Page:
The urban politics of greenspace: exploring community empowerment for greenspace aspirations, justice and resiliences. A participatory action research project in Glasgow

Fifield, Shivali (2020) The urban politics of greenspace: exploring community empowerment for greenspace aspirations, justice and resiliences. A participatory action research project in Glasgow. PhD thesis, University of Glasgow.

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Over the past decade, greenspace policy has grown in prominence, associated with providing opportunities to address health inequality, urban regeneration and climate adaptation. In parallel, within community development, the discourses of community empowerment and resilience are employed as a response to the same challenges. Yet in Scotland’s urban neighbourhoods of highest deprivation, there remains the triple jeopardy of living in proximity to derelict land, poor environmental quality, and ‘the absence of environmental goods’; all of which can be summarised as poor access to good quality greenspace. At the same time, in relation to the lived experience of socio-political marginalisation, both community empowerment and resilience are contested concepts.
The aim of this thesis is to identify the enablers and constraints to fulfilling local greenspace aspirations as rights. Central to realising this aim is the theorising of a trivalent conceptualisation of environmental justice (comprising distributional, procedural and recognition dimensions) and an eco-socialist positioning to inform community and urban resilience strategies. First, clarity is sought by distinguishing between five primary discourses. These pertain to climate policy, city planning, public health, community development, and community transformation. Greenspace is then presented as a ‘boundary object’ that intersects the discourses of resilience; and social, environmental and climate justice concerns.
The significance of this research is to foreground greenspace aspirations from the perspective of people living with area deprivation. Located in one of the most deprived neighbourhoods in Glasgow, five interrelated participatory action research projects were undertaken over two years, culminating in a neighbourhood greenspace network. Using participatory inquiry generated critical awareness of greenspace inequality and demonstrated local motivation to work collaboratively for greenspace action. It also exposed the deficits in procedural practices to facilitate inclusive decision-making. Conceiving these tensions as the urban politics of greenspace draws attention to the forms, spaces and levels of power within and between local authority and neighbourhood ‘social worlds’.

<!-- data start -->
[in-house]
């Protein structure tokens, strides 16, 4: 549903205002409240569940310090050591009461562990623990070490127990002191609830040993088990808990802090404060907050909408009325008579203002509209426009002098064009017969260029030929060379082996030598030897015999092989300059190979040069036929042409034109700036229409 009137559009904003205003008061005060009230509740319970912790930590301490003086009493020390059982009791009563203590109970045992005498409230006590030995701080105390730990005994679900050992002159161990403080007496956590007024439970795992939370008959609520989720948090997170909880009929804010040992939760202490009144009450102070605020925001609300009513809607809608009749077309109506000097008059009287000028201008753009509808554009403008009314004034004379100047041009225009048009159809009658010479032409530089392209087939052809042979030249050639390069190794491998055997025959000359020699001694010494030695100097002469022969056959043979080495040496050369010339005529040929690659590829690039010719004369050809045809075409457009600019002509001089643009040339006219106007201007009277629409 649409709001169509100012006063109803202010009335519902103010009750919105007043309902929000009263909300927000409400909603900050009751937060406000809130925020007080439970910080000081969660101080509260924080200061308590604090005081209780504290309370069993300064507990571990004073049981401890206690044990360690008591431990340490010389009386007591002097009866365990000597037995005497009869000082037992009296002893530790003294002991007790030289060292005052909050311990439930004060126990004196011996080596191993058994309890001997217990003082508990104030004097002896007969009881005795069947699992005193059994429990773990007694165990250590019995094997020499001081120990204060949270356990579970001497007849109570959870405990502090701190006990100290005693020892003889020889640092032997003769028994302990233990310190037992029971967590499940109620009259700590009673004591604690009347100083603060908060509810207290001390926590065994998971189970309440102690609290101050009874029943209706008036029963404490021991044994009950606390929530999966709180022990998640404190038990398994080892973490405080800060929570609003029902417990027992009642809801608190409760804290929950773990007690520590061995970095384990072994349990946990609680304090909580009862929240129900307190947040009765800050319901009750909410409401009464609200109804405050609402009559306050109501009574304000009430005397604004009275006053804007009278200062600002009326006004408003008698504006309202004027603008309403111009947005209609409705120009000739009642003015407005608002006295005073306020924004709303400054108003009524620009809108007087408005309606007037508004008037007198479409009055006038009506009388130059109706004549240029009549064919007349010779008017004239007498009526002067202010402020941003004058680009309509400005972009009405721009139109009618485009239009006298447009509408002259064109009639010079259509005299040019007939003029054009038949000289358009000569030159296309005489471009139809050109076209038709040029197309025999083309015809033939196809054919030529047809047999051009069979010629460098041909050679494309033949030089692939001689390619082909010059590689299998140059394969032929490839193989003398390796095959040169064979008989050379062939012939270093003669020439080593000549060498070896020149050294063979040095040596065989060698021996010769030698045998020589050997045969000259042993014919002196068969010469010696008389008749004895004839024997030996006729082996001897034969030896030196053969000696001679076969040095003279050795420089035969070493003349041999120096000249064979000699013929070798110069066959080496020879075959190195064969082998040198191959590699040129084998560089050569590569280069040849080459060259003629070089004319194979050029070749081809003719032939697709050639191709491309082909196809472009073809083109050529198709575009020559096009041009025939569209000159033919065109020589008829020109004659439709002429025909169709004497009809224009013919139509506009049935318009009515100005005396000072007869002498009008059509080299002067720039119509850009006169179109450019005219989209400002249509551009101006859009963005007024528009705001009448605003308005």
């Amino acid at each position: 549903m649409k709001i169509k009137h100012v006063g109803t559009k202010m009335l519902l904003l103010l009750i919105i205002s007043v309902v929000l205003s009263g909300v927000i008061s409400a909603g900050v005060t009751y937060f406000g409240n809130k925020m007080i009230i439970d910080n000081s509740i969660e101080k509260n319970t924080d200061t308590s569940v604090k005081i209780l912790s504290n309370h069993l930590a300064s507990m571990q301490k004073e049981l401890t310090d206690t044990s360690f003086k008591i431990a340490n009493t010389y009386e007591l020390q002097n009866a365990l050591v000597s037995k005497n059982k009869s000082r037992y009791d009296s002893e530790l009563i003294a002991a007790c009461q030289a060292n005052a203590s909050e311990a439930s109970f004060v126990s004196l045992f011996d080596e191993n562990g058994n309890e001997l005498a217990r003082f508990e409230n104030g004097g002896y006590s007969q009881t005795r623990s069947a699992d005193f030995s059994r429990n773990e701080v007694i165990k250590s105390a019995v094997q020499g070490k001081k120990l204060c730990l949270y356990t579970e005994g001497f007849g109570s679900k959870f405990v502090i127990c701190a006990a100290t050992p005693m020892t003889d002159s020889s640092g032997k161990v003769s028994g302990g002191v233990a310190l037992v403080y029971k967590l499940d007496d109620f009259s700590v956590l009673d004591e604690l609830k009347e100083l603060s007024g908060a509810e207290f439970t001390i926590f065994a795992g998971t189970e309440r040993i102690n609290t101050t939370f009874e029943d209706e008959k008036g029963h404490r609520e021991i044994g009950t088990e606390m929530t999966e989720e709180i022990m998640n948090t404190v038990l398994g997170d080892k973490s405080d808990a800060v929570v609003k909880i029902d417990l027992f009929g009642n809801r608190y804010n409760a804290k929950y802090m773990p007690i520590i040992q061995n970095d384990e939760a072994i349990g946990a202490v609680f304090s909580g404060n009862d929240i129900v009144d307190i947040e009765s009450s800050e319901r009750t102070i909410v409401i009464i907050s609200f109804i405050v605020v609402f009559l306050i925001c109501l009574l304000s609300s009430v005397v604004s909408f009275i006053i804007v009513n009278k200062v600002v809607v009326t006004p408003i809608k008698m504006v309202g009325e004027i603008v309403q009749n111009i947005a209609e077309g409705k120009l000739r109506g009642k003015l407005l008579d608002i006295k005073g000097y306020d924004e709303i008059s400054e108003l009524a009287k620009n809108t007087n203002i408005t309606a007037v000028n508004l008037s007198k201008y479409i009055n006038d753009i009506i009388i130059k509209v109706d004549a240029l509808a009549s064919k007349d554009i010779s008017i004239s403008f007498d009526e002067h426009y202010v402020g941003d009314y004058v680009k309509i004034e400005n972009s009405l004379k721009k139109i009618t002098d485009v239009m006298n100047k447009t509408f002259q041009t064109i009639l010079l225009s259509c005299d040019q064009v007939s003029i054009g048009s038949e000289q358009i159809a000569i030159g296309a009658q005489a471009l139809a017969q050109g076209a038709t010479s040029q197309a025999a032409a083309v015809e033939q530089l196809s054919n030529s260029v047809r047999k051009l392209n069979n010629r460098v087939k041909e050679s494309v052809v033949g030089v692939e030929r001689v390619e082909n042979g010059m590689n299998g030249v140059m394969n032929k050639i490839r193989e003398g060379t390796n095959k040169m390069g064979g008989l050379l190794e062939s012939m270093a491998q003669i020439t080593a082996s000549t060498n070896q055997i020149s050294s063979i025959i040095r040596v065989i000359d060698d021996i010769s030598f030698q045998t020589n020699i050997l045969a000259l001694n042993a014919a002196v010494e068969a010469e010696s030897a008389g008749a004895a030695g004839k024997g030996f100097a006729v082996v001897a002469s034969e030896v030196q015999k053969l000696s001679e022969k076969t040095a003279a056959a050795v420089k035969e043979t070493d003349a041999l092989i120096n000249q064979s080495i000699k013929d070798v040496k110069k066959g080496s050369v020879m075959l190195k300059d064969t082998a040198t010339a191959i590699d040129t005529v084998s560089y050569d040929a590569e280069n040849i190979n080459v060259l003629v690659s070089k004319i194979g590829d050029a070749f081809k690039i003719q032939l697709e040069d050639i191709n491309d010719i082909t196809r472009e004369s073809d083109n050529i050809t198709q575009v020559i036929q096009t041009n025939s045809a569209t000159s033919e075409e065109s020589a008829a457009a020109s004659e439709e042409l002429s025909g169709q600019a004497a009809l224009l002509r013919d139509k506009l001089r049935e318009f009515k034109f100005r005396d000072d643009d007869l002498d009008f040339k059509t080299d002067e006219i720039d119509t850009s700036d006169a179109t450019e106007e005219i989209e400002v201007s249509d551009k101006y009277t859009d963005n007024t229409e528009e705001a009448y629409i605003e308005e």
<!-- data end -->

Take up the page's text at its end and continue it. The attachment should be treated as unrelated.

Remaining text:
The empirical findings provide important insight into the visceral experience of greenspace inequality; reflect wider concerns about community engagement practices; and problematise empowerment in relation to greenspace policy and land reform. Notwithstanding, this study identifies the potential for developing greenspace networks to provide a ‘one-stop shop’ for bottom-up deliberation and instituting local greenspace priorities. However, in recognition of individual and organisational resilience factors in disadvantaged neighbourhoods, the participatory action research projects also highlight the importance of local authority actors playing a leadership role in procedural implementation, and in facilitating the visions that transpire. In order to do this, existing community engagement budgets and priorities need to be reappraised. Further, a more radical community development practice is required to pursue a rebalance of distributional environmental burdens and benefits, rights and responsibilities.
Improving the accessibility and quality of greenspace as a right, I argue, is political. It establishes a coherent thread through diverse greenspace policy objectives and serves to crystallise the strategic and operational gaps between the five discourses of resilience. By doing so, it shifts the debate from assets to rights in order to address sustainability and inequality for neighbourhoods experiencing multiple deprivation.

Item Type: Thesis (PhD)
Qualification Level: Doctoral
Keywords: community development, community empowerment, environmental justice Scotland, eco-socialist, feminist research ethic, Glasgow, greenspace inequality, participatory action research, resilience, urban environmental justice, urban deprivation, urban greenspace.
Subjects: H Social Sciences > H Social Sciences (General)
Colleges/Schools: College of Social Sciences > School of Social and Political Sciences > Urban Studies
Supervisor's Name: Hastings, Professor Annette
Date of Award: 2020
Depositing User: Ms S Fifield
Unique ID: glathesis:2020-81371
Copyright: Copyright of this thesis is held by the author.
Date Deposited: 19 May 2020 08:02
Last Modified: 07 Sep 2022 11:38
Thesis DOI: 10.5525/gla.thesis.81371

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